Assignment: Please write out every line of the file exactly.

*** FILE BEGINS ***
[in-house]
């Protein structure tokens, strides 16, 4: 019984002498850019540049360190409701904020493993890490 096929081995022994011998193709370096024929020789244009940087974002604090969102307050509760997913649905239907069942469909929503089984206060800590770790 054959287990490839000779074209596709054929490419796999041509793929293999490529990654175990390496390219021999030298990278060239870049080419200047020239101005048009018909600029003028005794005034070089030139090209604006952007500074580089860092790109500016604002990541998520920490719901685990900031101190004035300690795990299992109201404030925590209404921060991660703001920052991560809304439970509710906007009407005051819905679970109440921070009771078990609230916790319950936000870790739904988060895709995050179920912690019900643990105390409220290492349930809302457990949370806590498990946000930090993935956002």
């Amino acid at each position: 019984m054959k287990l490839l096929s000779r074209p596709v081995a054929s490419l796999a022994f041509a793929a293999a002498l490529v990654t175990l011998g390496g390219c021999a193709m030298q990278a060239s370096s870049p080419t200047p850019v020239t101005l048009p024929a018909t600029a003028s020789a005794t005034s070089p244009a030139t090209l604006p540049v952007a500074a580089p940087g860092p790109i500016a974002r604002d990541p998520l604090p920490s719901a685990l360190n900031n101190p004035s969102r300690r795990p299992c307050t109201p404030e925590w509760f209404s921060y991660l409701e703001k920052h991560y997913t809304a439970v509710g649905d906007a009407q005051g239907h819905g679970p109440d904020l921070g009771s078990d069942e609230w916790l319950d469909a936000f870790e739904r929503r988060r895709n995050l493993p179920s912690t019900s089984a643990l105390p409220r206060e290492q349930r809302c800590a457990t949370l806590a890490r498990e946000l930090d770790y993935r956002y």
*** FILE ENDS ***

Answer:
[in-house]
């Protein structure tokens, strides 16, 4: 019984002498850019540049360190409701904020493993890490 096929081995022994011998193709370096024929020789244009940087974002604090969102307050509760997913649905239907069942469909929503089984206060800590770790 054959287990490839000779074209596709054929490419796999041509793929293999490529990654175990390496390219021999030298990278060239870049080419200047020239101005048009018909600029003028005794005034070089030139090209604006952007500074580089860092790109500016604002990541998520920490719901685990900031101190004035300690795990299992109201404030925590209404921060991660703001920052991560809304439970509710906007009407005051819905679970109440921070009771078990609230916790319950936000870790739904988060895709995050179920912690019900643990105390409220290492349930809302457990949370806590498990946000930090993935956002």
């Amino acid at each position: 019984m054959k287990l490839l096929s000779r074209p596709v081995a054929s490419l796999a022994f041509a793929a293999a002498l490529v990654t175990l011998g390496g390219c021999a193709m030298q990278a060239s370096s870049p080419t200047p850019v020239t101005l048009p024929a018909t600029a003028s020789a005794t005034s070089p244009a030139t090209l604006p540049v952007a500074a580089p940087g860092p790109i500016a974002r604002d990541p998520l604090p920490s719901a685990l360190n900031n101190p004035s969102r300690r795990p299992c307050t109201p404030e925590w509760f209404s921060y991660l409701e703001k920052h991560y997913t809304a439970v509710g649905d906007a009407q005051g239907h819905g679970p109440d904020l921070g009771s078990d069942e609230w916790l319950d469909a936000f870790e739904r929503r988060r895709n995050l493993p179920s912690t019900s089984a643990l105390p409220r206060e290492q349930r809302c800590a457990t949370l806590a890490r498990e946000l930090d770790y993935r956002y």